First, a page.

An American Scientist
The Autobiography of Gabor a. Somorjai
Gabor A. Somorjai
As a young man, Gabor Somorjai couldn't have known he would one day be forced to flee his native Hungary. But upheaval in Europe during and after World War II led him to the U.S. where he immersed himself in science and soon began building a research group at one of the powerhouses of scientific discovery. The timing couldn't have been better. The Sputnik wakeup call that triggered the huge influx of government support for scientific research in the second half of the 20th century bolstered fundamental research programs like the one Somorjai established at the University of California, Berkeley, and Lawrence Berkeley National Laboratory. Key discoveries in his field-surface science-led the way to advances in catalysis know-how that underpin today's energy storage and transformation technology and safeguard the environment. By revealing the unique ways microscopically thin layers of atoms and molecules control the chemistry and physics of surfaces, modern surface science also spawned rapid development in microelectronics, high-power computing, and communication and information technology. But the scientific impact of the field that Professor Somorjai shaped doesn't end there. Key discoveries in surface science also supported the development of new medical instruments for non-invasive investigation of the human body, as well as tools and techniques for repairing organs and bones. These discoveries have helped increase our life expectancy and vastly improved our quality of life. Through a fascinating account of his life story, Gabor Somorjai leads us through the dramatic changes in science and technology that took hold during the last half century and are sure to influence our lives in the years to come.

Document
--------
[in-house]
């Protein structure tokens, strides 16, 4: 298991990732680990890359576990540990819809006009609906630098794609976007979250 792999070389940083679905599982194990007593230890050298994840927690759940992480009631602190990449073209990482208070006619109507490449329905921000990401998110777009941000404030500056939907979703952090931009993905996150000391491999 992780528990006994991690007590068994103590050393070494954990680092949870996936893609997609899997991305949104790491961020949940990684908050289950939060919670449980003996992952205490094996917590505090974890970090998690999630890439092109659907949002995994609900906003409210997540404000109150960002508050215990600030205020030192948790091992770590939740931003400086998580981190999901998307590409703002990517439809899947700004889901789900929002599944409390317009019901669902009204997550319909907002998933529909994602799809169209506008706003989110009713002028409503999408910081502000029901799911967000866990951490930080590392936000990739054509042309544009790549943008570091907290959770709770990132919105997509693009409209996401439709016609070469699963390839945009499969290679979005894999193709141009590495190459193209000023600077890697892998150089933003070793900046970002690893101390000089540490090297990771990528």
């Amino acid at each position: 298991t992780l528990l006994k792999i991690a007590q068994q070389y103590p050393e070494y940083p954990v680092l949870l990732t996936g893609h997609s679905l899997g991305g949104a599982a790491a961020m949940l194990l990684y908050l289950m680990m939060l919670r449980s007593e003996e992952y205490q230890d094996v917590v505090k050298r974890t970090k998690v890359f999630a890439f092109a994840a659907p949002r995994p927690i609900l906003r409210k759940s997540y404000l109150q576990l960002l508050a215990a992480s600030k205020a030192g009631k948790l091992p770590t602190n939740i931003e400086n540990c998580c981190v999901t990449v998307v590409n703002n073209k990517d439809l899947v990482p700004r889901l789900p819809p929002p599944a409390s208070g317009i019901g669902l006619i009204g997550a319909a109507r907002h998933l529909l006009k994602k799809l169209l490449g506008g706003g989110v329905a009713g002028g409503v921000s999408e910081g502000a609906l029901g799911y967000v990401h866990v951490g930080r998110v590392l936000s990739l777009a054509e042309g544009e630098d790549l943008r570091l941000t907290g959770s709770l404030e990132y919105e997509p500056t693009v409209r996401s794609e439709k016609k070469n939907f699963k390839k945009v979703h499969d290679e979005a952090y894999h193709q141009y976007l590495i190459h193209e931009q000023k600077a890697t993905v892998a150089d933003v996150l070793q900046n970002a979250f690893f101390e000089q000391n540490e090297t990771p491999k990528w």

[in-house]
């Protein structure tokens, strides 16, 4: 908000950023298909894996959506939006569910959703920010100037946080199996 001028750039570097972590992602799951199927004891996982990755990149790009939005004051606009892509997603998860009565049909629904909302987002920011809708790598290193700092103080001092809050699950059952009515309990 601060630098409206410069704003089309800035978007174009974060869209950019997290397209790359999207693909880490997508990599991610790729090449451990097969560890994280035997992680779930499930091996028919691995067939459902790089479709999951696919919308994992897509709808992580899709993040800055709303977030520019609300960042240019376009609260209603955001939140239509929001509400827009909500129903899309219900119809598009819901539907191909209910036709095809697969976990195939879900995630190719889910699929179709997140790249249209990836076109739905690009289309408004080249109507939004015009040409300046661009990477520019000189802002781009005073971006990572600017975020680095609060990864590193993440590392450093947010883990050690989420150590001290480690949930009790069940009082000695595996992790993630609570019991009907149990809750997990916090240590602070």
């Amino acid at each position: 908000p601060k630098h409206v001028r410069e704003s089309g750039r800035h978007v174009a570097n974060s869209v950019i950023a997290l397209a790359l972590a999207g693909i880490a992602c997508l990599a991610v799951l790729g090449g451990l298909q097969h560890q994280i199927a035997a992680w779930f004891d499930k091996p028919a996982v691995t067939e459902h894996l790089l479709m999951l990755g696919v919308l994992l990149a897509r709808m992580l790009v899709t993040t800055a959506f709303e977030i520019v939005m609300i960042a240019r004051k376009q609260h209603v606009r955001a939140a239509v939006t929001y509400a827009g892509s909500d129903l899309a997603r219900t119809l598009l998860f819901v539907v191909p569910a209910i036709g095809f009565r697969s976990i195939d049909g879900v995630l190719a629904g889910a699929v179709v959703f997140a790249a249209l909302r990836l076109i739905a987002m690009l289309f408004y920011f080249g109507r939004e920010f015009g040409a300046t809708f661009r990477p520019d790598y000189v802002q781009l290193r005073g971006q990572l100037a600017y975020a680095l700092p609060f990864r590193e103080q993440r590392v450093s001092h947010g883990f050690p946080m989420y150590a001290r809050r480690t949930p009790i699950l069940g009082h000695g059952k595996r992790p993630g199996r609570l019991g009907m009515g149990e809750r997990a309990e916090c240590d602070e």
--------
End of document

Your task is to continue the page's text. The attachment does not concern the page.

Gabor Somorjai escaped the Holocaust in Hungary and made his way to Berkeley, CA, where for five decades he and his students set the foundation of modern surface science. He has written four books, published more than 1000 articles, and trained some 400 research assistants in this critically important field.